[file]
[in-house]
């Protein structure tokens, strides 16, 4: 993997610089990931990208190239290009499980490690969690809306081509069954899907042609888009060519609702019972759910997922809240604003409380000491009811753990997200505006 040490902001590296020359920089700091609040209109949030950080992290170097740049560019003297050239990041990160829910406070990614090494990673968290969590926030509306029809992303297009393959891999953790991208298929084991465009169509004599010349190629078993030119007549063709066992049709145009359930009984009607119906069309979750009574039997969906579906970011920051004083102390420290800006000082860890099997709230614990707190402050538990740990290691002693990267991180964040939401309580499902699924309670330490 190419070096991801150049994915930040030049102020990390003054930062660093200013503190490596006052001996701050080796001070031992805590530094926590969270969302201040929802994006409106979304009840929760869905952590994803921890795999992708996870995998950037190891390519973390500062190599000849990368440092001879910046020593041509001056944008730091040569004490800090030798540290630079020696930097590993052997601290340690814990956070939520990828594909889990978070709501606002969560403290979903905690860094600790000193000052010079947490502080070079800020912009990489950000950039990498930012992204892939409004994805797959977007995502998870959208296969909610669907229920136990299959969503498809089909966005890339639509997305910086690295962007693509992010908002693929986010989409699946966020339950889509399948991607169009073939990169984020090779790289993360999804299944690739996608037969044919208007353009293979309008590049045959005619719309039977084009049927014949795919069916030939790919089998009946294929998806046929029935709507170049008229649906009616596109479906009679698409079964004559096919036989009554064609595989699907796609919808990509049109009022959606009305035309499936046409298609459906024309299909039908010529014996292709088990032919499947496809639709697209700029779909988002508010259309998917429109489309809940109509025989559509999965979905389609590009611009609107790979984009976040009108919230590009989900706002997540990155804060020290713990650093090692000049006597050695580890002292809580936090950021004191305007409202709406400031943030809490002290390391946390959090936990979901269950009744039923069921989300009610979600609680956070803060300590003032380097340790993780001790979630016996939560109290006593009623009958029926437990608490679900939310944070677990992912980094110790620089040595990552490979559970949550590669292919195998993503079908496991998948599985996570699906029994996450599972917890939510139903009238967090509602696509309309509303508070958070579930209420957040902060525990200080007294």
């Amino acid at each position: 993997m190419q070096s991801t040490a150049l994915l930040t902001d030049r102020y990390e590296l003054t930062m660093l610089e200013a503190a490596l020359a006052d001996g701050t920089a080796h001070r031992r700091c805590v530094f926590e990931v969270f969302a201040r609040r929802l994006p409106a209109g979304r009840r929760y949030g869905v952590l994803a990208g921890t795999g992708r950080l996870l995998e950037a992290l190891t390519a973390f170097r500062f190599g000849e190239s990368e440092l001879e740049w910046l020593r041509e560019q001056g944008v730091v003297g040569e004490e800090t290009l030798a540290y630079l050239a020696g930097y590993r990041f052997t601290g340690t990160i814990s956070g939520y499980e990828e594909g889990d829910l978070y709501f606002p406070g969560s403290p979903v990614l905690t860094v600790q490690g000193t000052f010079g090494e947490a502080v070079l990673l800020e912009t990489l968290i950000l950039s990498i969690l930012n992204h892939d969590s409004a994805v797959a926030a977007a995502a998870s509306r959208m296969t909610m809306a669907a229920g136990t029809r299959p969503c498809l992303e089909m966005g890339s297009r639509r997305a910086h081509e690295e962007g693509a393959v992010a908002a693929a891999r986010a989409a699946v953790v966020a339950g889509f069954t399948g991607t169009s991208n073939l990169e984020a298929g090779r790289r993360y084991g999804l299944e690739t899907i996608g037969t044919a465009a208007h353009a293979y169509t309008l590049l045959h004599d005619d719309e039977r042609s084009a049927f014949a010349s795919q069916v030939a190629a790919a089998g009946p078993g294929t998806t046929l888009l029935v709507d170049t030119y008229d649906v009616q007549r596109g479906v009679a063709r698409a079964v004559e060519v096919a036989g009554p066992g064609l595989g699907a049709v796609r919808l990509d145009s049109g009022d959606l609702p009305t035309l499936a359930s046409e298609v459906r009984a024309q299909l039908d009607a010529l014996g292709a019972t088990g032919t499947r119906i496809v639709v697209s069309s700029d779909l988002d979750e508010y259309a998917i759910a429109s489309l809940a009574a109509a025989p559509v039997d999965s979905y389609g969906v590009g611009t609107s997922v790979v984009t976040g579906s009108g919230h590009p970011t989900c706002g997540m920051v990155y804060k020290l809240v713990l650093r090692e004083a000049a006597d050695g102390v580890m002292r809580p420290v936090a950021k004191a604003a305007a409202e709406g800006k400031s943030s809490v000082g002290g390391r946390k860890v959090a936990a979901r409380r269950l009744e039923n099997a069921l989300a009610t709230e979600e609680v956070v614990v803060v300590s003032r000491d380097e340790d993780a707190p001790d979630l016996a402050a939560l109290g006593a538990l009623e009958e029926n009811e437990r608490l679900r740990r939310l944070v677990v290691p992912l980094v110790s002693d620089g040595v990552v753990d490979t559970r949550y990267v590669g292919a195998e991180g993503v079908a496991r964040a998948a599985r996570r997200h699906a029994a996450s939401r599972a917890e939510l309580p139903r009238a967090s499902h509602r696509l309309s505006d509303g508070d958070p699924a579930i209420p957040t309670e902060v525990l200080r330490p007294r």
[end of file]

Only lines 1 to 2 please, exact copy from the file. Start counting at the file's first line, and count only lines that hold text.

[in-house]
């Protein structure tokens, strides 16, 4: 993997610089990931990208190239290009499980490690969690809306081509069954899907042609888009060519609702019972759910997922809240604003409380000491009811753990997200505006 040490902001590296020359920089700091609040209109949030950080992290170097740049560019003297050239990041990160829910406070990614090494990673968290969590926030509306029809992303297009393959891999953790991208298929084991465009169509004599010349190629078993030119007549063709066992049709145009359930009984009607119906069309979750009574039997969906579906970011920051004083102390420290800006000082860890099997709230614990707190402050538990740990290691002693990267991180964040939401309580499902699924309670330490 190419070096991801150049994915930040030049102020990390003054930062660093200013503190490596006052001996701050080796001070031992805590530094926590969270969302201040929802994006409106979304009840929760869905952590994803921890795999992708996870995998950037190891390519973390500062190599000849990368440092001879910046020593041509001056944008730091040569004490800090030798540290630079020696930097590993052997601290340690814990956070939520990828594909889990978070709501606002969560403290979903905690860094600790000193000052010079947490502080070079800020912009990489950000950039990498930012992204892939409004994805797959977007995502998870959208296969909610669907229920136990299959969503498809089909966005890339639509997305910086690295962007693509992010908002693929986010989409699946966020339950889509399948991607169009073939990169984020090779790289993360999804299944690739996608037969044919208007353009293979309008590049045959005619719309039977084009049927014949795919069916030939790919089998009946294929998806046929029935709507170049008229649906009616596109479906009679698409079964004559096919036989009554064609595989699907796609919808990509049109009022959606009305035309499936046409298609459906024309299909039908010529014996292709088990032919499947496809639709697209700029779909988002508010259309998917429109489309809940109509025989559509999965979905389609590009611009609107790979984009976040009108919230590009989900706002997540990155804060020290713990650093090692000049006597050695580890002292809580936090950021004191305007409202709406400031943030809490002290390391946390959090936990979901269950009744039923069921989300009610979600609680956070803060300590003032380097340790993780001790979630016996939560109290006593009623009958029926437990608490679900939310944070677990992912980094110790620089040595990552490979559970949550590669292919195998993503079908496991998948599985996570699906029994996450599972917890939510139903009238967090509602696509309309509303508070958070579930209420957040902060525990200080007294």